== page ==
The pace intensified during the Second World War. Western countries made their transfusion services into blood banks as modeled by the BTSF. The blood needed for troops would now come from the civilian population22 and became a strategic element of the war arsenal. In Britain, an exiled Duran-Jordà reproduced BSTF with Janet Vaughan, which gave English physicians access to a supply of blood for transfusion. In the Soviet Union, Dr. Yudin led the creation of blood banks and established more than 1,500 donation centers all over the country. The United States, facing the problem of shipping blood across the ocean, focused on plasma research23 and introduced the lyofilization and fractionation of plasma. They adapted laboratory procedures to industrial production, but these technologies required far more blood than what was needed for mere transfusion. To avoid production depending on human donation, they tried to produce a synthetic substitute without success. In the end, the American Red Cross covered its needs through the collection of an unprecedented amount of blood.24

The implementation of large-scale industrial methods made blood a strategic product, with plasma becoming the key element. Again Barcelona’s hemotherapists took the lead. Miserachs led the Blood Transfusion Service of the Red Cross of Barcelona during the 1940s, and in 1962 founded the Blood Bank of Barcelona.25 For seventeen years, he ran a public institution concerned with the voluntary collection of blood, as well as its storage and distribution, a work for which he was distinguished with the Silver and Gold Medals of the Spanish Red Cross. Meanwhile, the Grifols family founded Laboratorios Grifols S. A, the predecessor of the multinational company. They introduced the lyophilization method to Spain in 1943, and created one of the first lyophilizers of Europe.26 Two years later, they opened the Hemobanco, one of the first private blood and plasma banks in Spain.27

As Douglas Starr has put it, “The story of blood is one of metamorphosis, of a liquid that became symbolically transformed as society learned how to deconstruct and manage it.”28 Blood exemplifies a change in perspective from a “magic” fluid to a high-tech laboratory product, medicine, and raw material capable of feeding a global industry.

 

References

  1. World Health Organization Blood Transfusion Safety, The Clinical Use of Blood (Geneva: WHO, 2002), 22.
  2. Douglas Starr, Blood: An Epic History of Medicine and Commerce (New York: Alfred A. Knopf, Inc., 1998).
  3. José María López Piñero, Historia de la medicina (Madrid: MELSA, 1990), 66.
  4. We can perform this investigation thanks to a collaboration between Universitat Autònoma de Barcelona (UAB) and Grifols, S.A.
  5. Grifols Historical Archive, Laboratorio de investigaciones Biológicas (Barcelona: Instituto Central de Análisis Clínicos, 1908, Reference MG0453).
  6. Alfons Zarzoso and Àlvar Martínez-Vidal, “Laboratory medicine and surgical enterprise in the medical landscape of the Eixample district” in Barcelona: An Urban History of Science and Modernity, 1888–1929, ed. Oliver Hochadel and Agustí Nieto-Galan (Barcelona: Routledge, 2016), 69-72.
  7. Alfons Zarzoso, “Medicina i cirurgia en temps de guerra” in Història mundial de Catalunya, ed. Borja de Riquer (Barcelona: Edicions 62, 2018), 762-769.
  8. Paloma Fernandez and Ferran Sabaté, “Entrepreneurship and management in the therapeutic revolution: The modernisation of laboratories and hospitals in Barcelona, 1880 – 1960”, Investigaciones de Historia Económica, no. 15 (2017): 91-101.
  9. Grifols Historical Archive, Flebula aspiradora Grifols: aparato para extraer automáticamente sangre y otros fluidos del organismo humano y animal destinados al análisis (Barcelona: Sociedad General de Farmacia, 1928, References MG0761, MG6495 and MG2054).
  10. Miquel Lozano-Molero, “Passat i actualitat de l’obra de Frederic Duran Jordà”, Reial Acadèmia Mèdica de Catalunya, no. 21 (2006): 66-67.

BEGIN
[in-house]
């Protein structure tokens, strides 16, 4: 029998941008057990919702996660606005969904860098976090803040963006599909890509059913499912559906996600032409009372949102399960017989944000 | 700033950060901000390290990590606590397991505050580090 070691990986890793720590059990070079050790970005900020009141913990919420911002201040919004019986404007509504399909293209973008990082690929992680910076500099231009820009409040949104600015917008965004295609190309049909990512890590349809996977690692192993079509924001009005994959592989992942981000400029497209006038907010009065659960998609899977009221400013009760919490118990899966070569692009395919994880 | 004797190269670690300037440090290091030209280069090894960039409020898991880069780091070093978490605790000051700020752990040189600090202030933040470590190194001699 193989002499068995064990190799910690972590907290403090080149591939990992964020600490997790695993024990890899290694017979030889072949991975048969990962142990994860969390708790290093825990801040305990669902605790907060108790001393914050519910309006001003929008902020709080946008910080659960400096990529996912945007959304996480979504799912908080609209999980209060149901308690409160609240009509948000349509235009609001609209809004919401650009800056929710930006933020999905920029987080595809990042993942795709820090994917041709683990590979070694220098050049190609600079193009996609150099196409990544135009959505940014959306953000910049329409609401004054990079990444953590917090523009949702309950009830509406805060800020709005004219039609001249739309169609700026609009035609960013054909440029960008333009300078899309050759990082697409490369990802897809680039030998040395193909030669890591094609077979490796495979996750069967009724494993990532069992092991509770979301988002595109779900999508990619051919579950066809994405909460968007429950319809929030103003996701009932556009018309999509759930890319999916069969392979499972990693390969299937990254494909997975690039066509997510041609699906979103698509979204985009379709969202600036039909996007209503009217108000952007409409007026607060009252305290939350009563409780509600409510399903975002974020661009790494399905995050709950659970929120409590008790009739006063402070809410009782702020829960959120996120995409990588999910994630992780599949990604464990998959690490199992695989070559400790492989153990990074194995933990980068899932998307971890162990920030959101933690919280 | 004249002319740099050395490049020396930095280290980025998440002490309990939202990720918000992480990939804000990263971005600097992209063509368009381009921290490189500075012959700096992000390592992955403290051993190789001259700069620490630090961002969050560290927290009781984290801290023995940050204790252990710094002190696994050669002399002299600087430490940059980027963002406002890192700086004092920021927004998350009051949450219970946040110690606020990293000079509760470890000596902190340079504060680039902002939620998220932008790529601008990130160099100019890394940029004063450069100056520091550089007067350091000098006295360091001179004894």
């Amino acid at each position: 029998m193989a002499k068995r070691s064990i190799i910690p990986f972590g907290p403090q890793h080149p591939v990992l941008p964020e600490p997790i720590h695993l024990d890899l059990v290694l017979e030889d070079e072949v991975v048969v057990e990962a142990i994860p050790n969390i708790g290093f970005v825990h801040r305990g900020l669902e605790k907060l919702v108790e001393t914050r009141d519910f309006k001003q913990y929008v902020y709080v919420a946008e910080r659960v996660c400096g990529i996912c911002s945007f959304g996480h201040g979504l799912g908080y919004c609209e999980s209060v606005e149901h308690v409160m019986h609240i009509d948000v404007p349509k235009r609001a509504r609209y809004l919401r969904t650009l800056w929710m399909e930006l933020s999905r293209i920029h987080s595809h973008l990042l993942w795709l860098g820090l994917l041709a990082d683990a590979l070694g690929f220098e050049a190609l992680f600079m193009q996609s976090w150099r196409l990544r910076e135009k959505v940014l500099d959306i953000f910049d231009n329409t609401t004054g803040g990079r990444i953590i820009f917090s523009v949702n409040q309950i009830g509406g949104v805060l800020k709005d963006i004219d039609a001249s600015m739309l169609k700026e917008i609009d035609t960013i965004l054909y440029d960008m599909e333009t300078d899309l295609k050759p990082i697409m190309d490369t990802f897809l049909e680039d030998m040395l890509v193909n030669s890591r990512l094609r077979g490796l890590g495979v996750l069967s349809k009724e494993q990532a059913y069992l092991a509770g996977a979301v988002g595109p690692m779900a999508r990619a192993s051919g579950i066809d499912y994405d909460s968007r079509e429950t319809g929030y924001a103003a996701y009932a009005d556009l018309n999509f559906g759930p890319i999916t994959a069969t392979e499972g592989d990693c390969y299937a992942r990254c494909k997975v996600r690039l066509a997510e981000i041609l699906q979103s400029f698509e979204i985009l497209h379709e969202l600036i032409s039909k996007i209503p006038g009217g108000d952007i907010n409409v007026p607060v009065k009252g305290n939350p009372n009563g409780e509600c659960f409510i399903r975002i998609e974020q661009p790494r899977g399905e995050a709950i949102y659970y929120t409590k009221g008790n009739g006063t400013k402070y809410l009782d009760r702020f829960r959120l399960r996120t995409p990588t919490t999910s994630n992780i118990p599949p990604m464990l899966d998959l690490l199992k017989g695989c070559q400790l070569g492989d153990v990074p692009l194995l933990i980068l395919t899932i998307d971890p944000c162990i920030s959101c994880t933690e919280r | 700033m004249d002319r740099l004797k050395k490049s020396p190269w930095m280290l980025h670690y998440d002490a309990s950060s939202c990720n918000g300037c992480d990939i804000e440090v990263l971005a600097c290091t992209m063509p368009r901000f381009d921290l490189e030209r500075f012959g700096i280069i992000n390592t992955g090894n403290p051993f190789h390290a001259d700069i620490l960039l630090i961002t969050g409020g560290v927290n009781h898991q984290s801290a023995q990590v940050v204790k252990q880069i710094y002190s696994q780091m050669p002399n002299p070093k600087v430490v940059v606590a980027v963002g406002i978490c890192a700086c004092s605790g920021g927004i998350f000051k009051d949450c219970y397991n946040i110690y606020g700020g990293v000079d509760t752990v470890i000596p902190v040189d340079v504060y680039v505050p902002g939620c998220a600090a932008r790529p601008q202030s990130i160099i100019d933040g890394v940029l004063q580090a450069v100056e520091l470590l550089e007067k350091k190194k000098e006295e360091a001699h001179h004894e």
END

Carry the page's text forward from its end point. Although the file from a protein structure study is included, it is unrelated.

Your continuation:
11. William H. Schneider, “Blood transfusion between the wars”, Journal of the History of Medicine and Allied Sciences, no. 58 (2003): 187-224.
  12. Douglas Starr, Blood: An Epic History of Medicine and Commerce (New York: Alfred A. Knopf, Inc., 1998).
  13. Grifols Historical Archive, Memoria del Hemobanco (Barcelona: Laboratorios Grifols, S.A. 1953, References MG6353).
  14. Paloma Fernandez and Ferran Sabaté, “Entrepreneurship and management in the therapeutic revolution: The modernisation of laboratories and hospitals in Barcelona, 1880 – 1960”, Investigaciones de Historia Económica, no. 15 (2017): 91-101.
  15. Josep Antoni Grifols-Roig, “La transfusió de sang citratada per mitjà de la flèbula transfusora,” Annals de l’Hospital Comarcal de Vilafranca del Penedès, 49-65.
  16. Josep Antoni Grifols-Roig, “Blood transfusion apparatus”, Invention patent from the United States Patent Office.
  17. Josep Antoni Grifols-Roig, “Cos de donants per la Transfusió Sanguínia”, La Vanguardia, August 5, 1928, 32.
  18. Alfons Zarzoso, “Lluis Celis i Pujol”, Galeria de Metges Catalans, accessed January 7, 2020, http://www.galeriametges.cat/
  19. Hospital de la Santa Creu i Sant Pau Archive, Libros mayores (Barcelona: Hospital de la Santa Creu i Sant Pau, 1948).
  20. Hospital de la Santa Creu i Sant Pau Archive, Libros mayores (Barcelona: Hospital de la Santa Creu i Sant Pau, 1949).
  21. Grifols Group, Dedicado a la vida: Grifols, 60 aniversario (Barcelona: Grupo Grifols, S.A., 2001).
  22.  William H. Schneider, “Blood transfusion between the wars,” Journal of the History of Medicine and Allied Sciences, no. 58 (2003): 187-224.
  23. Douglas Starr, Blood: An Epic History of Medicine and Commerce (New York: Alfred A. Knopf, Inc., 1998).
  24. Douglas Starr, Blood: An Epic History of Medicine and Commerce (New York: Alfred A. Knopf, Inc., 1998).
  25. Hospital de la Santa Creu i Sant Pau Archive, Libros mayores (Barcelona: Hospital de la Santa Creu i Sant Pau, 1948).
  26. Grifols Historical Archive, El plasma liofilizado (Barcelona: Laboratorios Grifols S.A., 1953, References MG0581).
  27. Grifols Group, Dedicado a la vida: Grifols, 60 aniversario (Barcelona: Grupo Grifols, S.A., 2001).
  28. Douglas Starr, Blood: An Epic History of Medicine and Commerce (New York: Alfred A. Knopf, Inc., 1998), 54.

 


 

CRISTINA SANS-PONSETI, BSc, MSc, MA, is a second year Industrial PhD student in History of Science (CEHIC-UAB), in collaboration with Grifols, S.A. In her dissertation called Medical industrialization: The rise of Laboratorios Grifols and the development of hemotherapy. Science, industry and technological innovation in Catalonia (1931-1959), she is studying the rise of Laboratorios Grifols, from a modest practice in Barcelona to a major multinational pharmaceutical company, trying to investigate how the small-scale scientific practices become industrialized processes that could be described more accurately as Big Science methods.